Spread the Cause: train your argumentation skills!

My last blog entry is not directly linked to our course on Sustainability Marketing, because I thought what follows is the most relevant thing I have to say tonight.

It all began with an Economist article a friend of mine shared on Facebook a few days ago. The article discussed a recent decision in the European Parliament regarding the EU’s emission trading scheme (ETS). I read the article with interest, but it was only when I browsed through the first few comments when the fun began 🙂

It started with a lengthy comment of a certain Mervyn Sullivan on why the IPCC is wrong about anthropogenic climate change. 17 minutes later an interesting discussion spun out of it when the Sense Seeker’s first response challenged the thread starter’s reasoning. Some others joined in, but in the end it became a heated debate between Rob S who pretty much followed Mervyn’s line and Sense Seeker who did not.

I usually like to reply to other people’s comments to news articles, mostly because I think their argumentation is complete nonsense (but still taken seriously by other readers) or when I discover false facts. But most of the time my interaction is limited to my local newspaper’s webpage, where there is a 400 character limit and the level of reasoning is mediocre at best.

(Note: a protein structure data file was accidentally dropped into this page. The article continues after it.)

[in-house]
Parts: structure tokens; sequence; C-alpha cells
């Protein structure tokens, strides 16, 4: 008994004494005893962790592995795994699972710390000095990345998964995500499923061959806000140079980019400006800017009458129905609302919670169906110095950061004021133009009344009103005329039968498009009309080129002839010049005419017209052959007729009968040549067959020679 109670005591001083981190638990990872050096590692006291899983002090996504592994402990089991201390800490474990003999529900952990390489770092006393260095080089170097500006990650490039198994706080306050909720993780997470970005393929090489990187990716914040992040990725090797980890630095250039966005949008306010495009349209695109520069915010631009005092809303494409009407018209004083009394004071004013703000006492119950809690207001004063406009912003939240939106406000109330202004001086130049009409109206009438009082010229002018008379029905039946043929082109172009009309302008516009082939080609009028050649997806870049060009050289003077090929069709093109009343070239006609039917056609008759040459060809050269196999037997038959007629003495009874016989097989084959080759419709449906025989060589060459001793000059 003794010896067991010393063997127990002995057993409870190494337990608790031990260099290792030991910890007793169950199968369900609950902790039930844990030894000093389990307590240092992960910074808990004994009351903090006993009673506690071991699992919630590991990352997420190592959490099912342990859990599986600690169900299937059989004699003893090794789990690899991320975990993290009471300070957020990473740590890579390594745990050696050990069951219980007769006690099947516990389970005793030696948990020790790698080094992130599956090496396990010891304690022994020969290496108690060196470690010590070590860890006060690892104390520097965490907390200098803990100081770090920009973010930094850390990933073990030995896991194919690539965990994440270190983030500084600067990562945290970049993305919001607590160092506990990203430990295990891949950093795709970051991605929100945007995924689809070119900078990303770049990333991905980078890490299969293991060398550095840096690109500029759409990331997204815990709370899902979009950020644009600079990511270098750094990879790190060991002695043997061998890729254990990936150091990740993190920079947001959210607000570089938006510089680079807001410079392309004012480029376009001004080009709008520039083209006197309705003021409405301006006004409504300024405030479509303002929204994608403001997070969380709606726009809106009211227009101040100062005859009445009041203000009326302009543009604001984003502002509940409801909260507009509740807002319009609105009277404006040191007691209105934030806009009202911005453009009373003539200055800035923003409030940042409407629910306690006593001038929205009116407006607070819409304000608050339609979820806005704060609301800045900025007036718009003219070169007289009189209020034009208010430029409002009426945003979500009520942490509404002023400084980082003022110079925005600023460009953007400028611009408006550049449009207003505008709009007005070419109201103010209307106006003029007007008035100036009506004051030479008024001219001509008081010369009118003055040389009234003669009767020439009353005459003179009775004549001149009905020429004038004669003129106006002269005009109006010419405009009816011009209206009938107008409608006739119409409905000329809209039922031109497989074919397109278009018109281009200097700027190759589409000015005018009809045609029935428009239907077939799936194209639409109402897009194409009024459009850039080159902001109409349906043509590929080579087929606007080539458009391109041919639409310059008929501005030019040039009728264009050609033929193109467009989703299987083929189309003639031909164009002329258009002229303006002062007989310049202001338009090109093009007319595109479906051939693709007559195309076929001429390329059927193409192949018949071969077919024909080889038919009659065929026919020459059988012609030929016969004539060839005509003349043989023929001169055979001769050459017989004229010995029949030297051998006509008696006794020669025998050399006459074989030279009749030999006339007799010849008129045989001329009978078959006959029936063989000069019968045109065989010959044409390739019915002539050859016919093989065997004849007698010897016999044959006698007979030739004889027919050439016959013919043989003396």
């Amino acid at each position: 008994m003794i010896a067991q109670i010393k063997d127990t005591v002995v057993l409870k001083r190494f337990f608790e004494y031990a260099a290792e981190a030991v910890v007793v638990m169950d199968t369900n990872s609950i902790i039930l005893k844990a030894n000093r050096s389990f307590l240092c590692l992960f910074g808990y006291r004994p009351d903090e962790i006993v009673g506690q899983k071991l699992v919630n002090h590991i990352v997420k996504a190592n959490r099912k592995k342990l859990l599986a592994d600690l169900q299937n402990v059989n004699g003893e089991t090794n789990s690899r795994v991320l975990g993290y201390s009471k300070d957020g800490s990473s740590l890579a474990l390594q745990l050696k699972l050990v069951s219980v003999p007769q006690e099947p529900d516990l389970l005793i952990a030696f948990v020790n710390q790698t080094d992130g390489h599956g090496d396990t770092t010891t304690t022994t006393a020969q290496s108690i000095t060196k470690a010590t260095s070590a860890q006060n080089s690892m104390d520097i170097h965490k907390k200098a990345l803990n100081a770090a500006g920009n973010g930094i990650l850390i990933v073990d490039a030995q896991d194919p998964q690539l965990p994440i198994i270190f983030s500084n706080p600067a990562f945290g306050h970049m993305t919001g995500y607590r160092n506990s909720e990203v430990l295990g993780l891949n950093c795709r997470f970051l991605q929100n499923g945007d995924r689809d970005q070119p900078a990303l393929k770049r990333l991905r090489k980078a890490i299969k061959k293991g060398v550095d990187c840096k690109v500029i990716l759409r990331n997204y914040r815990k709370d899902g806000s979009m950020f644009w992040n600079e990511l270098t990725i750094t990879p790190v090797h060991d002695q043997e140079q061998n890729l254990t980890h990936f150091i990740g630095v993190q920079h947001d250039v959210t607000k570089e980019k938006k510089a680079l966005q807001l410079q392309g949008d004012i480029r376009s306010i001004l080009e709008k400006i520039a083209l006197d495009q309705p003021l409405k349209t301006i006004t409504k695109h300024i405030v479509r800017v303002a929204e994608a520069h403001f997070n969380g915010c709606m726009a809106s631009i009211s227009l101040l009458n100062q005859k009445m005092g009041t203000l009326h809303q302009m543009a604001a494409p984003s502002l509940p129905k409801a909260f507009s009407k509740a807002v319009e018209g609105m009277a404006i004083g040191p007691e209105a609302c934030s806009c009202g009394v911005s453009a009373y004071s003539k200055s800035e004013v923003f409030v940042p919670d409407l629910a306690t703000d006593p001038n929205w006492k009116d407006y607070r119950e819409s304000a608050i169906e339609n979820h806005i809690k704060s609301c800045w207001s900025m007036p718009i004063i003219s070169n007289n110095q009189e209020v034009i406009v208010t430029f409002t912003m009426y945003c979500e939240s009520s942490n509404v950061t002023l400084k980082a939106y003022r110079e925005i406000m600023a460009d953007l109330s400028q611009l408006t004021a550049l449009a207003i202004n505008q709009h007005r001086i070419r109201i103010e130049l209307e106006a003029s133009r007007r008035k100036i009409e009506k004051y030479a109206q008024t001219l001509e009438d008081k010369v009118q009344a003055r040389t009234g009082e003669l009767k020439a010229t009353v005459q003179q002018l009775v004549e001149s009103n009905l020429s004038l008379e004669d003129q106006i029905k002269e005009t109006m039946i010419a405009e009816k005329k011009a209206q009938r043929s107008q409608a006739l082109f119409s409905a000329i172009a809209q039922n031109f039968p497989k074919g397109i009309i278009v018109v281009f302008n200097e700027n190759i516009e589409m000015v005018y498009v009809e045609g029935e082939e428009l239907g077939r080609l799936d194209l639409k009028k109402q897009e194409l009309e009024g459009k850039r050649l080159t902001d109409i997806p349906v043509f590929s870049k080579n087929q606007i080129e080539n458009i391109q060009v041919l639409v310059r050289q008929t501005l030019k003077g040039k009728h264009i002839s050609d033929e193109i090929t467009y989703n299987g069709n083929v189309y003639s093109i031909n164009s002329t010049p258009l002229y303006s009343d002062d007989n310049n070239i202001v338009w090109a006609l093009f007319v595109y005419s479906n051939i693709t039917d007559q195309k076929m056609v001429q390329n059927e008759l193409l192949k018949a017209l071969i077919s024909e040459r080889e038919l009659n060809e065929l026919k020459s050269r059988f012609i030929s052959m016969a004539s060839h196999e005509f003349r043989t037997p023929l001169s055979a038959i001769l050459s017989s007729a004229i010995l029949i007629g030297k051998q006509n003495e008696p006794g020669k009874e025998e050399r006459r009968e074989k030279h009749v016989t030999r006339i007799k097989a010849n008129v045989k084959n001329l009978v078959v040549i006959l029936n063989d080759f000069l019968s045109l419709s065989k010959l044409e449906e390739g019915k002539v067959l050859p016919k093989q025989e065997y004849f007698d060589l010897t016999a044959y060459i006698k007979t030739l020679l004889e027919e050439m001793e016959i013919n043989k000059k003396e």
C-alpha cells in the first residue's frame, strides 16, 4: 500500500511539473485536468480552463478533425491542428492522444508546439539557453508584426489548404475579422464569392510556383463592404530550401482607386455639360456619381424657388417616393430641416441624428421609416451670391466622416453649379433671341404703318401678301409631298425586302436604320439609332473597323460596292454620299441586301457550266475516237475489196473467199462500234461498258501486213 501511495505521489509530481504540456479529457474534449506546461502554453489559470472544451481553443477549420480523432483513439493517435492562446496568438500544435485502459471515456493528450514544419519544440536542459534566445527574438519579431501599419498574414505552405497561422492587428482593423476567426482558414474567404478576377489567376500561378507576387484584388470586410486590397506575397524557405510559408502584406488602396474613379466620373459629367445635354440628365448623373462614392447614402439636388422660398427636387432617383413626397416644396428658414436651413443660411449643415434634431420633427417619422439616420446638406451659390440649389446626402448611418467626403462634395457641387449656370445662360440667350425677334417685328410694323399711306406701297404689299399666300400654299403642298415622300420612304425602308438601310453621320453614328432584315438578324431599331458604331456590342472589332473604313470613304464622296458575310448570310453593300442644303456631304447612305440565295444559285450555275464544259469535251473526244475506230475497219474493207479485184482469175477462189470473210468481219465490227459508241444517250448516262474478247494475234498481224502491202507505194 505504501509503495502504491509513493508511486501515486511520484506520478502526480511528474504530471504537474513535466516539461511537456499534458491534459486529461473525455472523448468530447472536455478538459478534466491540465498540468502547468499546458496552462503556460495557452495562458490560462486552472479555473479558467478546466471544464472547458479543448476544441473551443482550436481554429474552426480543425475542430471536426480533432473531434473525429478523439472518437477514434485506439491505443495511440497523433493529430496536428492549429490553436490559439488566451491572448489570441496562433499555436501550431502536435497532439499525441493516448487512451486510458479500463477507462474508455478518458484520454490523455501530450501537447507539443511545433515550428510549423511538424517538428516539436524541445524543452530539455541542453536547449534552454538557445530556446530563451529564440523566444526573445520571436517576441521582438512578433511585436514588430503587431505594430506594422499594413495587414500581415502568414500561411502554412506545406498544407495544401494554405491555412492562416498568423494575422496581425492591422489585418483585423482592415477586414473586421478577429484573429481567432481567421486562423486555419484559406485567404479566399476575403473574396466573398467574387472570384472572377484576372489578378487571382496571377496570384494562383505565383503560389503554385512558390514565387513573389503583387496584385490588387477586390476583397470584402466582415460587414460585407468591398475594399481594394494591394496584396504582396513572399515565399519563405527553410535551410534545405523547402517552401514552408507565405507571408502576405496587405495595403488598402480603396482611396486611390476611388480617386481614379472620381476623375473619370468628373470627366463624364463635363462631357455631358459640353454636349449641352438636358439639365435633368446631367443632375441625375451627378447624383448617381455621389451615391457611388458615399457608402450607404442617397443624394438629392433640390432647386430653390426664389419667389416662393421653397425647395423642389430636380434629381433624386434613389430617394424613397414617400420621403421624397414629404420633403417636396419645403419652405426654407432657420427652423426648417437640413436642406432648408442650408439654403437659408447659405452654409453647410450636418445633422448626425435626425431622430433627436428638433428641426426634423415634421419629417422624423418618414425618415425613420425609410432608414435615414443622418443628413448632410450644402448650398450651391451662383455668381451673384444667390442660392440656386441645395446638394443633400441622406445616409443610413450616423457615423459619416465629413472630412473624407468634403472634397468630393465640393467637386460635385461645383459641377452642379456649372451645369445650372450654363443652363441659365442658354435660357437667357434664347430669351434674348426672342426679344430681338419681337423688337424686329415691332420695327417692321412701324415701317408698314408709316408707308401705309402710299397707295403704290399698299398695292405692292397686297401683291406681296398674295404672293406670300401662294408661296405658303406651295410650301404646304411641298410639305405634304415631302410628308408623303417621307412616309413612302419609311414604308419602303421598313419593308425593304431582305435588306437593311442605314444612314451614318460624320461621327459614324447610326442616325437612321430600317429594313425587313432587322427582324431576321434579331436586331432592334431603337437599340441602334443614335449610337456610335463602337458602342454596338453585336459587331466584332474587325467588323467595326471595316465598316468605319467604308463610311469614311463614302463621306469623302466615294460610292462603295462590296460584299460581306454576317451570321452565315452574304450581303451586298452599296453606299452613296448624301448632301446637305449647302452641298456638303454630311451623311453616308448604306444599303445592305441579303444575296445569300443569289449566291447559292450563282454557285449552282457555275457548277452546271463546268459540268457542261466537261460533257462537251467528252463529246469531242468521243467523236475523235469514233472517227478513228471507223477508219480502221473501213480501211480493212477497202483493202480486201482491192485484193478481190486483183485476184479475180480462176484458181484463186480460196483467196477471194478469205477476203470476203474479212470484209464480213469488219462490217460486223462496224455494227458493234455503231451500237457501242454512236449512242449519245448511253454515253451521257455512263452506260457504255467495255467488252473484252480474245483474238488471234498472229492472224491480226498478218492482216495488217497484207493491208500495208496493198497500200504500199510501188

But here, on the Economist page, many people actually had something to say that was worth to be considered, not just throwing in unfounded claims but backing it up with evidence!

This was intriguing to me, so I decided to help Sense Seeker against Rob’s mostly intelligent but unfortunately also misguided train of thought, so I thought. I started with a very lengthy comment of my own, taking up Rob’s arguments of how climate change is irrelevant and all action taken against it is just a big waste of money. The ensuing discussion went back and forth and I realised that I had never argued with somebody who was so well informed on the topic.

I am really enjoying the discussion we are having at the moment. Some of his arguments are actually pretty solid and I am having a hard time countering them. But this exactly provides me with something I lack: practice in discussing sustainability issues with well-informed critics. I consider making this world a more sustainable place my life goal, be it in business or maybe also politics. But without experience in discussing these particular issues, I won’t get far. So I will try to read more Economist articles and participate in the discussions thereon. Maybe I will be even able to convince some people of my ideas or at least broaden their horizons, while at the same time getting some food for thought myself! And this would actually be a reward in itself…


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